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It was St. Patrick's Day in Denver. Lot of Irishmen in that town, lot of red faces, but none redder than that of the man standing at the London House bar drinking his beer on the rocks. Billy Smith had played goal that night for the New York Islanders in a 5-2 win over the Colorado Rockies, and while that portion of Smith's face not covered by his full, brown beard is always a glowing pink, after a hockey game and some libation it blooms like a rose. He was talking with Glenn (Chico) Resch about the old days. Smith and Resch shared the Islander goaltending duties for nearly eight seasons as New York grew from a struggling expansion club to Stanley Cup champion. Then on March 10, 1981 Resch was traded to the Rockies, now the worst team in hockey, to make room for Rollie Melanson, a hot young prospect.
"There are no surprises in hockey," says Smith. "We knew it was coming, just like I know that in three or four years, I'll be gone. I'll be great trade bait just like Chico was." The Islanders dealt Resch instead of Smith because they had determined that Smith was the best playoff goalie in the NHL. A money goalie. The record proves it: 52 wins and 21 losses in postseason play, a 2.77 playoff goals-against average, two Stanley Cups. This year he has been outstanding again. On Friday night Smith was the difference as the Islanders rolled into the semifinals by eliminating the New York Rangers in six games. While Smith played every game for the Islanders, the Rangers tried three different goalies. Says Islander General Manager Bill Torrey, "When I want to win a hockey game or walk down a dark alley, I know where Smitty will be. He'll be there."
Unfortunately, hockey and dark alleys have gone together since the legendary Conn Smythe, the man who built Toronto's Maple Leaf Gardens in 1931, declared, "If you can't beat them in the alley, you can't beat them on the ice." Smith is a throwback to that era. "I'm a dying breed," he says. "Not too many guys play like I do anymore. My motto is: 'You live by the sword and you die by it.' And I'm willing to die by it. I've already told my wife that my career is going to end when, sooner or later, somebody gets through to me. But before then a lot of guys are going to fall."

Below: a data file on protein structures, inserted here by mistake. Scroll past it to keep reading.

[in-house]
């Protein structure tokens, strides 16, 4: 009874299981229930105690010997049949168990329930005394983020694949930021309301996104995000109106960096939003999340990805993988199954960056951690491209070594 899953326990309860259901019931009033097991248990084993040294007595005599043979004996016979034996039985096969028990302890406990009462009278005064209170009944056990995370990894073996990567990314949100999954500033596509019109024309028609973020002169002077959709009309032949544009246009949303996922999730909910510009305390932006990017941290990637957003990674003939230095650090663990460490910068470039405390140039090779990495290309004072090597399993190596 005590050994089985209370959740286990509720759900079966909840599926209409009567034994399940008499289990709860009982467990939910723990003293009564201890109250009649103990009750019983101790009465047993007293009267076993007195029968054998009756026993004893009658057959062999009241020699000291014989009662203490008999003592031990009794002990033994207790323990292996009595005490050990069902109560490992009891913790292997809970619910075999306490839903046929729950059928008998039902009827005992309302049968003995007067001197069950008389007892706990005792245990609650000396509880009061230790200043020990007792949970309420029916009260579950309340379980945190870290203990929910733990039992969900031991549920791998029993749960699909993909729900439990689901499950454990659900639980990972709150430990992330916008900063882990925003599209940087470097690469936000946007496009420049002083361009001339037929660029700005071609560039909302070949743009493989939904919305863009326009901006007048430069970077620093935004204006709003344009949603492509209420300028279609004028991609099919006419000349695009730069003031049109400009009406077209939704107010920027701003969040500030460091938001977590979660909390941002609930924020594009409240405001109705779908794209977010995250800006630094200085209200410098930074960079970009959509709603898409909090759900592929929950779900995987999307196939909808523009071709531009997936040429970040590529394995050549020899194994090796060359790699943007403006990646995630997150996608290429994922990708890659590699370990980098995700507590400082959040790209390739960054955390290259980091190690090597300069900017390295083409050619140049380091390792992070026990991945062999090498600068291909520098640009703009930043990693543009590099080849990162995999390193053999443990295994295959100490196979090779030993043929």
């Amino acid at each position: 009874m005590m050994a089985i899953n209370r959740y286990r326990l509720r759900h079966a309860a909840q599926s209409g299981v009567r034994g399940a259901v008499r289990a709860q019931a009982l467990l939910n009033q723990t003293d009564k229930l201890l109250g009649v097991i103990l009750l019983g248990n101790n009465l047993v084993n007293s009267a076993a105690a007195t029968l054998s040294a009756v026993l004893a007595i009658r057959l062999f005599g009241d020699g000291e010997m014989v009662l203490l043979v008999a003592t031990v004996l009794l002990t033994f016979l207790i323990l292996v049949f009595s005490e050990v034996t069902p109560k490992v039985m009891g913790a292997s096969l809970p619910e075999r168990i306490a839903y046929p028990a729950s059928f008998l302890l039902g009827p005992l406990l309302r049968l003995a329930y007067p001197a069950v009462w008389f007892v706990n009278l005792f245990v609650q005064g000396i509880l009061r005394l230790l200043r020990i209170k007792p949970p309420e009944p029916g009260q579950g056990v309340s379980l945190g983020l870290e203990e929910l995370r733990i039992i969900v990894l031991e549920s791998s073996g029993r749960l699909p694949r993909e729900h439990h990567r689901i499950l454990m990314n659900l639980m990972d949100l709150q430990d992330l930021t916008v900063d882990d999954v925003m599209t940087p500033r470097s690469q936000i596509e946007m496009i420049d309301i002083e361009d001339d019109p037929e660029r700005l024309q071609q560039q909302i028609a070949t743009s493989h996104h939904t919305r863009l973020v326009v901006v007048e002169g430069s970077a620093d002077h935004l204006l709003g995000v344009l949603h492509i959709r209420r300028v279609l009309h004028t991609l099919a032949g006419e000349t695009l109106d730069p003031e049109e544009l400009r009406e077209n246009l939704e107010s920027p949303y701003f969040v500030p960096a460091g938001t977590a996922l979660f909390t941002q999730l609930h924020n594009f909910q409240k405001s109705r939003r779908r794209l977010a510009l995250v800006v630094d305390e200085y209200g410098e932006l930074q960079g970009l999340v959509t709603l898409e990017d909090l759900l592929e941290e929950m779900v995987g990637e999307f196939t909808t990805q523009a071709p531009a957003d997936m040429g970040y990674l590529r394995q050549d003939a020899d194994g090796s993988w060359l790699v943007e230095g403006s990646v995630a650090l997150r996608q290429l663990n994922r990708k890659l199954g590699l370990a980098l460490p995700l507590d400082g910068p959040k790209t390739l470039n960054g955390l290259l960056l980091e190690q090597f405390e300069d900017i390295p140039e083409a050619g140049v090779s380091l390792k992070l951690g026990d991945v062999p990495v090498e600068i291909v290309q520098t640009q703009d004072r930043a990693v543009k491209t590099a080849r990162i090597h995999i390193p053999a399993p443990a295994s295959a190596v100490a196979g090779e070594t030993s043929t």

The list of those who have fallen at the hands—or, more accurately, at the stick—of Smith is already substantial. And he's only 31. He has four or five years of his goaltending prime still ahead of him. When Plutarch wrote, "When men are arrived at the goal, they should not turn back," he obviously hadn't foreseen the emergence of Smith. Listen for starters to a 168-pound forward for the Montreal Canadiens named Rejean Houle, who had a run-in with Smith two years ago. "The puck was shot from one point and went straight out to the other point," recalls Houle. "I went behind the net, and when I came out the other side, his [Smith's] stick was ready for me. It was intentional. He had three or four inches of it not taped. In fact, they changed the rule because or him. He took my skin away from my face. I had about 30 stitches, most of them in my chin."
Houle is describing a "butt-end," the tactic of hitting someone with the top end of a hockey stick. Except for the "spear," which is stabbing a player with the blade of a stick, the butt-end is probably the most vicious act in the game. Most netminders have always covered the butt-end of their sticks with multiple wrappings of tape. The tape makes it easier to grip the stick and, in effect, puts a cushion on the butt-end. But, as Houle points out, Smith used to start his tape several inches down the handle to leave the top exposed. Smith claims beginning the tape low helped him handle the puck, though he wasn't unaware of the other benefits. "This is a game of intimidation," says Smith, who's 5'10", 195 pounds. "So I said to myself, 'Why play it down?' Guys were skating around going, 'Look at that butt-end of his.' Everyone was scared of it. When you're intimidating—and I'm an intimidating person—why change? It got lots of reactions, and when you hit somebody with an untaped butt-end, it hurt a lot more." (Because of Smith, all NHL goalies now must tape the butt-end of their sticks.)
Such candor is vintage Smith. "They ask me about my violence, and I tell them," he says. "I see guys who spear people—Bobby Clarke, for instance—and then they'll turn around and say, 'I didn't do it.' That's a joke. It's so obvious on television. I'm the type of person who says, 'Yeah, I did it,' when I do something, and I get static because of it. But I don't lie."
"His honesty makes him so vulnerable," said Resch on St. Patrick's Day. Smith listened. The two share a genuine affection for each other, but except for the position they play, they're opposites. Resch is a college graduate, loquacious, friendly and about as violent as a spaniel. Smith never went to college, is abrupt, and for good reason is nicknamed Battlin' Billy. "The only way Smitty can survive is by being honest," Resch said. "Otherwise too much would fester underneath the surface. My only fear is that if he really hurts someone, he'll be crucified. All that stick stuff tends to take away from his real talent. He's one of the best angles goalies in the league. Smitty's play in goal is going to be overshadowed by all this."
"Chico will talk to a wall if it lets him," said Smith.
"He's not as tough as he thinks he is," said Resch. He looked at Smith. "Like, you cry at some movies."
"Only when the bad guy gets shot," said Smith, smiling.